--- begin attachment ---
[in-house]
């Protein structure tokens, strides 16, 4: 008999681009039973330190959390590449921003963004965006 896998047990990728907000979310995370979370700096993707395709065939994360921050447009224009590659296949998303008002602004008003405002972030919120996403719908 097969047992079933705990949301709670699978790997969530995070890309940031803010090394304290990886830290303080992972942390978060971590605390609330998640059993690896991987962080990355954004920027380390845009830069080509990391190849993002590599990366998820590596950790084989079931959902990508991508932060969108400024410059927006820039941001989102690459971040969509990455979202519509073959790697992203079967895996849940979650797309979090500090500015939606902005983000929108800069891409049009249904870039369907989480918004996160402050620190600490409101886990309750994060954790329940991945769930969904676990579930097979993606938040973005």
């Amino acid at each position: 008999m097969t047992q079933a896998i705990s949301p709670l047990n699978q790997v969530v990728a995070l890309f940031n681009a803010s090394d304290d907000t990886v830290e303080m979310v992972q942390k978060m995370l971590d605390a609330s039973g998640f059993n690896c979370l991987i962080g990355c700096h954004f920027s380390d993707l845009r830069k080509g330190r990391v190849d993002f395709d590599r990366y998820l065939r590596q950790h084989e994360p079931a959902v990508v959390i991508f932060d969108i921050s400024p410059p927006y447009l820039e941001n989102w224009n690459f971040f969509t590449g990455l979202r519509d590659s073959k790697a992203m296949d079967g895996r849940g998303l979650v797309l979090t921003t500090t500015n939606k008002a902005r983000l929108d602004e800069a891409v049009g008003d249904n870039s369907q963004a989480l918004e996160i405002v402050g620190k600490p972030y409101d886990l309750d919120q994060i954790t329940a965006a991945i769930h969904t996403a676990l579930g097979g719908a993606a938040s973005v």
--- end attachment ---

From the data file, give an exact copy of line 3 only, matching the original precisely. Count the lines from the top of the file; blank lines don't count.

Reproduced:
């Amino acid at each position: 008999m097969t047992q079933a896998i705990s949301p709670l047990n699978q790997v969530v990728a995070l890309f940031n681009a803010s090394d304290d907000t990886v830290e303080m979310v992972q942390k978060m995370l971590d605390a609330s039973g998640f059993n690896c979370l991987i962080g990355c700096h954004f920027s380390d993707l845009r830069k080509g330190r990391v190849d993002f395709d590599r990366y998820l065939r590596q950790h084989e994360p079931a959902v990508v959390i991508f932060d969108i921050s400024p410059p927006y447009l820039e941001n989102w224009n690459f971040f969509t590449g990455l979202r519509d590659s073959k790697a992203m296949d079967g895996r849940g998303l979650v797309l979090t921003t500090t500015n939606k008002a902005r983000l929108d602004e800069a891409v049009g008003d249904n870039s369907q963004a989480l918004e996160i405002v402050g620190k600490p972030y409101d886990l309750d919120q994060i954790t329940a965006a991945i769930h969904t996403a676990l579930g097979g719908a993606a938040s973005v």